The link to Palin touched off a war of words Satur­day via so­cial me­dia sites such as Twit­ter and Face­book, as prom­i­nent left-wing blog­gers ac­cused Palin and oth­ers of en­cour­ag­ing ex­trem­ism. Palin weighed in by is­su­ing a call for “peace” on her Face­book page.

Politi­cians from across the spec­trum re­acted with shock and alarm. “I am hor­ri­fied by the sense­less at­tack on Con­gress­woman Gabrielle Gif­fords,” said House Speaker John A. Boehner (R-Ohio). “An at­tack on one who serves is an at­tack on all who serve. Acts and threats of vi­o­lence against pub­lic of­fi­cials have no place in our so­ci­ety.”

The “Congress on Your Corner” pro­gram was in­tended as a way for Demo­cratic law­mak­ers like Gif­fords to re­main con­nected to lo­cal con­cerns, es­pe­cially in highly com­pet­i­tive dis­tricts. Gif­fords was stand­ing out­side the gro­cery store un­der a ban­ner with her name on it when the sus­pect ap­proached her and started fir­ing.

Gif­fords is a for­mer mem­ber of the Ari­zona state Se­nate and House, and she had served as pres­i­dent of a tire com­pany founded by her fa­ther. She speaks Span­ish, and her hob­bies in­clude mo­tor­cy­cle rac­ing. She is mar­ried to Mark Kelly, an as­tro­naut and Navy pi­lot.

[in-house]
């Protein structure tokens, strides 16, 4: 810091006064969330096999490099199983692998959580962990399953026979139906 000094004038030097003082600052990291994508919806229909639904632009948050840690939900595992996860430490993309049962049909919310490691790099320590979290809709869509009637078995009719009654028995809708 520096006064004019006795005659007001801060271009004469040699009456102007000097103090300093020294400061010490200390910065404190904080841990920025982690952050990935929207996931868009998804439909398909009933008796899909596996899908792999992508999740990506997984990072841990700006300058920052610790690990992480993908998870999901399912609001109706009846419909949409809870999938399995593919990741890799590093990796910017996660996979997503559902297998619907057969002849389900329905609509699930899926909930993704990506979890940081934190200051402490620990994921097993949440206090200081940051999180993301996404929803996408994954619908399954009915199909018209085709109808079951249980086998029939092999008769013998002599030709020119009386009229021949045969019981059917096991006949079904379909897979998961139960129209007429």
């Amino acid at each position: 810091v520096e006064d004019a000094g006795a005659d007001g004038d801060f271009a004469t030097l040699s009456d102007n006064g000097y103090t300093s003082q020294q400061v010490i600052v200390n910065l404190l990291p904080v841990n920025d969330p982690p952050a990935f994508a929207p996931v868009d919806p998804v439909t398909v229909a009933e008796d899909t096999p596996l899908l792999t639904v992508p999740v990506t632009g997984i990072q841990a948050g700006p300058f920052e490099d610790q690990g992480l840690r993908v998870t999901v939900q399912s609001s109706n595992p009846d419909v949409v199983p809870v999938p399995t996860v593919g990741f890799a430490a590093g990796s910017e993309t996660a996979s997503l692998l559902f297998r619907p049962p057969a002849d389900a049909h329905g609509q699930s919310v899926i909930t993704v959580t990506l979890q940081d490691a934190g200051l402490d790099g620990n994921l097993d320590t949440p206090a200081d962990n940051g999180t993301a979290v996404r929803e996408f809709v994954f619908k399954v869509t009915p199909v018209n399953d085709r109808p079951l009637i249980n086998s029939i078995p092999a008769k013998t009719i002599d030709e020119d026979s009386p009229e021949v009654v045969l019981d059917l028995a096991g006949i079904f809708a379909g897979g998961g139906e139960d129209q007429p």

In 2006, she was a top re­cruit of Rahm Emanuel, then chair­man of the Demo­cratic Con­gres­sional Cam­paign Com­mit­tee, and was viewed as the type of young, mid­dle-of-the-road can­di­date with cross­over ap­peal. That year, she won the Demo­cratic pri­mary in a crowded field. In the gen­eral elec­tion, she re­ceived 54 per­cent of the vote against the GOP can­di­date, anti-il­le­gal im­mi­gra­tion ac­tivist Randy Graf, to suc­ceed re­tir­ing Rep. Jim Kolbe (R-Ariz.).

She eas­ily won re­elec­tion in 2008.

The de­bate sparked by the Ari­zona crack­down last year on il­le­gal im­mi­grants be­came a defin­ing is­sue in Gif­fords’s 2010 cam­paign. The 8th Con­gres­sional District bor­ders Mex­ico, and al­though Gif­fords de­nounced the law as “ex­treme,” she re­fused to join a cho­rus of lib­eral ou­trage. She de­scribed the mea­sure as a “clear call­ing that the fed­eral govern­ment needs to do a bet­ter job.”

She sup­ported a Repub­li­can ef­fort to add Na­tional Guard troops along the border and op­posed an ef­fort by a home-state col­league, Rep. Raul Gri­jalva (D), to boy­cott Ari­zona busi­nesses in protest of the state law. Gif­fords won re­elec­tion by fewer than 4,000 votes.

Rep. Chris Van Hollen (Md.), who as 2010 chair­man of the Demo­cratic Con­gres­sional Cam­paign Com­mit­tee made Gif­fords’s re­elec­tion a pri­or­ity, called her “one of our very bright­est lights.”

One of her as­sign­ments un­der the Demo­cratic House ma­jor­ity was to chair a sub­com­mit­tee that over­saw NASA. Kelly, who mar­ried Gif­fords in 2007, re­cently com­manded the space shut­tle En­deavor’s trip to the in­ter­na­tional space sta­tion. Mur­ray re­ported from Washington and Horwitz from Tuc­son. Staff writ­ers Paul Kane, Anne E. Korn­blut, David A. Fahren­thold and Sand­hya Somashekhar con­trib­uted to this re­port.


A well-wisher drops roses out­side the Capi­tolHill of­fice of Rep. Gabrielle Gif­fords af­ter the shoot­ing ram­page in Tuc­son.


Gif­fords tweeted an in­vi­ta­tion to con­stituents be­fore the shoot­ing.